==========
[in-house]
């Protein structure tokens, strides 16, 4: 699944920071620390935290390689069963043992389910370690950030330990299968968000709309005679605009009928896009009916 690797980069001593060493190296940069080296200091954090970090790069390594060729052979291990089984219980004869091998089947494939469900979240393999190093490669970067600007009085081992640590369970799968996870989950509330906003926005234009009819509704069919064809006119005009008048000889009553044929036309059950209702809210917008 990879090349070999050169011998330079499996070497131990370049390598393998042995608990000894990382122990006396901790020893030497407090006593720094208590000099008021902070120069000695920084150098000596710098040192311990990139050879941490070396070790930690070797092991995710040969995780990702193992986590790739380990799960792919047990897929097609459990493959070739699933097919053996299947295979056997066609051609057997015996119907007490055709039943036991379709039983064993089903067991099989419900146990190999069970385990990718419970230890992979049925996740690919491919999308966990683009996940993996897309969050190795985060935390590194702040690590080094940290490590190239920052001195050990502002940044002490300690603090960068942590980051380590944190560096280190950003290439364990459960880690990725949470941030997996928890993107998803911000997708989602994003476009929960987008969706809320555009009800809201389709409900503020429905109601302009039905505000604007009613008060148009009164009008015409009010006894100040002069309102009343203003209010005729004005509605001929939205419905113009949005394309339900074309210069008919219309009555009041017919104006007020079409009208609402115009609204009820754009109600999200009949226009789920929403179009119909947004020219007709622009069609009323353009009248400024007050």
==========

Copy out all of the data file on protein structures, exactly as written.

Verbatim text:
[in-house]
């Protein structure tokens, strides 16, 4: 699944920071620390935290390689069963043992389910370690950030330990299968968000709309005679605009009928896009009916 690797980069001593060493190296940069080296200091954090970090790069390594060729052979291990089984219980004869091998089947494939469900979240393999190093490669970067600007009085081992640590369970799968996870989950509330906003926005234009009819509704069919064809006119005009008048000889009553044929036309059950209702809210917008 990879090349070999050169011998330079499996070497131990370049390598393998042995608990000894990382122990006396901790020893030497407090006593720094208590000099008021902070120069000695920084150098000596710098040192311990990139050879941490070396070790930690070797092991995710040969995780990702193992986590790739380990799960792919047990897929097609459990493959070739699933097919053996299947295979056997066609051609057997015996119907007490055709039943036991379709039983064993089903067991099989419900146990190999069970385990990718419970230890992979049925996740690919491919999308966990683009996940993996897309969050190795985060935390590194702040690590080094940290490590190239920052001195050990502002940044002490300690603090960068942590980051380590944190560096280190950003290439364990459960880690990725949470941030997996928890993107998803911000997708989602994003476009929960987008969706809320555009009800809201389709409900503020429905109601302009039905505000604007009613008060148009009164009008015409009010006894100040002069309102009343203003209010005729004005509605001929939205419905113009949005394309339900074309210069008919219309009555009041017919104006007020079409009208609402115009609204009820754009109600999200009949226009789920929403179009119909947004020219007709622009069609009323353009009248400024007050």